Research and practical projects (that Flora locale has showcased) have also demonstrated that tree seeding is just as effective as tree planting, with the added benefit that some natural selection will take place to weed out individual trees that are unfit to the planted environment. It has been a great disappointment that this approach has not been taken on board by government agencies and those major charities that undertake tree planting and woodland creation. Advice on methods using tree seed are available in Flora locale’s practice note on Creating Woodlands Naturally. 




If a disease like ash dieback affects a high proportion of the ash trees in a wild wood, it is unlikely that a casual observer would even notice. The rate at which resistant varieties of ash, or other species such as sycamore and cherry, would replace them would be much faster than the ten years or so that the disease is thought to take to kill a tree (in fact, ash dieback is not known to kill mature trees, so any sort of dramatic effect is very unlikely indeed).

The effect on ground flora and woodland animals is also likely to be negligible. Few species are dependent on ash for anything – mainly just other fungal diseases. If the proportion of ash in woodlands was to fall, the trees that would benefit, such as oak, may well have even higher ecological value (many hundreds of species are known to live on oaks).

Over the last 50 years the amount of ash, Fraxinus excelsior, in England and lowland parts of Wales and Scotland has increased greatly as a result of lower grazing pressure and the decline of elms.

Botanical Society of the British Isles – http://www.bsbi.org.uk/ash_dieback.html

An aerial photography company has created a map of all the trees in the country, which it says could prove vital in monitoring ash dieback disease.

Bluesky International, of Coalville, used photographic and infrared images taken from the air and combined them with height data to produce the 3D map of trees across England and Wales.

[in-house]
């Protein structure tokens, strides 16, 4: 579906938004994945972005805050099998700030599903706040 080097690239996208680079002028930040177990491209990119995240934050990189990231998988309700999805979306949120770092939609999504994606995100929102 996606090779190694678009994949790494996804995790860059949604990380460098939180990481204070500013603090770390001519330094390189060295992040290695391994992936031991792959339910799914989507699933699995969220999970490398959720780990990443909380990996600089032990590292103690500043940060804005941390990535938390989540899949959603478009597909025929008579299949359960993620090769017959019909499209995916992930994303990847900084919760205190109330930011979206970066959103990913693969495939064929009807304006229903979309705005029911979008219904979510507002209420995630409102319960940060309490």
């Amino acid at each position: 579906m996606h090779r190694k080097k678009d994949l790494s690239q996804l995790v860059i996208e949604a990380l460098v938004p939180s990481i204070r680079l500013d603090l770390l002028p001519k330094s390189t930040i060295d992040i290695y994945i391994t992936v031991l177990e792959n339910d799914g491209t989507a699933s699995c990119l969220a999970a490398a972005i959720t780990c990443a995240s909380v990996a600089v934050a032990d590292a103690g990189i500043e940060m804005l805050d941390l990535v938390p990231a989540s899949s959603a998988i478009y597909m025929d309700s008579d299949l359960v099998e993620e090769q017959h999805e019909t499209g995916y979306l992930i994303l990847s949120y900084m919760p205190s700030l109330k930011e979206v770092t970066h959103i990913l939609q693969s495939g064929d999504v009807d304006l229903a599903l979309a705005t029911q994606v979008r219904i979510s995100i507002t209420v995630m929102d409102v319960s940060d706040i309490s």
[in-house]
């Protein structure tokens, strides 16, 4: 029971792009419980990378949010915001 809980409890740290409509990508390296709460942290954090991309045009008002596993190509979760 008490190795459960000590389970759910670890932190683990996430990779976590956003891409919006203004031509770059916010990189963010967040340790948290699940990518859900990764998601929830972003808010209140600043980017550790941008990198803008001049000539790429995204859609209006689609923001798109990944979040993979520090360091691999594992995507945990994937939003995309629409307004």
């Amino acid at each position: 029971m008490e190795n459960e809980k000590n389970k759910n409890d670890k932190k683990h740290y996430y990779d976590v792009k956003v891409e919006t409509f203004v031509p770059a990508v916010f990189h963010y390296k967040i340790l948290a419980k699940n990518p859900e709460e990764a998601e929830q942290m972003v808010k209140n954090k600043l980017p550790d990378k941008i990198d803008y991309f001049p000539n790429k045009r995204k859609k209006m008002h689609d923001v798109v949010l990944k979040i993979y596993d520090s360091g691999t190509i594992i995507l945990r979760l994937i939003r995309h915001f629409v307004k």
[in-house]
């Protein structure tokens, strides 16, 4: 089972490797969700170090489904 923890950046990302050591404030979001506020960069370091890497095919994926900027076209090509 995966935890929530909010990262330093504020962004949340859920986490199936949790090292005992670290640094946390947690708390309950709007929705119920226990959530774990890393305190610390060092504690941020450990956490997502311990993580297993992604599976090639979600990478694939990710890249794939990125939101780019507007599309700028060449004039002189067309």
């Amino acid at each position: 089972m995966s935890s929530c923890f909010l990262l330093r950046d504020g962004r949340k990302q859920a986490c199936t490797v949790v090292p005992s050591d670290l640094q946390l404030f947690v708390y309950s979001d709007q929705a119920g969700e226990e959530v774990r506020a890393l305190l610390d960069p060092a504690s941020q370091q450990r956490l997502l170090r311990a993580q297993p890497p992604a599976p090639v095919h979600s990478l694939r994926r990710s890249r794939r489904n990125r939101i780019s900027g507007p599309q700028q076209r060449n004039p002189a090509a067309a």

The firm said the map would be regularly updated so it could be used to monitor the effects of the disease which is threatening ash trees.

It is also planning to set up a web portal so experts can add the species of each tree to the map.


Conventional methods of testing for ash dieback rely on samples being sent to a laboratory from the outbreak site and it can take a number of days to get the results back. Using the Smartcycler, scientists and inspectors can take samples of potentially infected trees and test them for the presence of the fungus, getting the results back in just over an hour. The Smartcycler operates through a computer and is about the size of a large car battery, weighing about 10kg.


Ash dieback damage was assessed and analysed on 16–22 year-old grafts in two ash seed orchards (Fraxinus excelsior L.). The grafts originated from 106 plus-tree clones selected from 27 stands in southern Sweden based on their phenotypes. The results obtained indicate that ash dieback disease is strongly genotypically controlled. There was considerable genotypic variation among individuals. None of the clones seemed to be totally resistant, but some exhibited reduced susceptibility and retained this resistance after 6 years under heavy infection pressure.

Together with the high heritability of resistance, strong age×age correlations and weak genotype×environment interactions, this suggests there is good scope for breeding less susceptible trees for the future.


No ash trees in Bedfordshire have Chalaria fraxinea, the dieback disease sweeping the country.

A Department of the Environment spokeswoman said: “No incidences have been reported in the region at all.”


Skogforsk studies, though, show that traditional plant breeding has good potential for creating ash plants that are less susceptible to the disease.

In Nordic mythology, the Yggdrasil ash tree is regarded as the tree of life, but now the ash has been classified as ‘vulnerable’ on the Red List.

No clone is completely unaffected, but some are much more resistant than others. Consequently, traditional plant breeding seems to have good potential for creating ash plants that are less susceptible to ash dieback.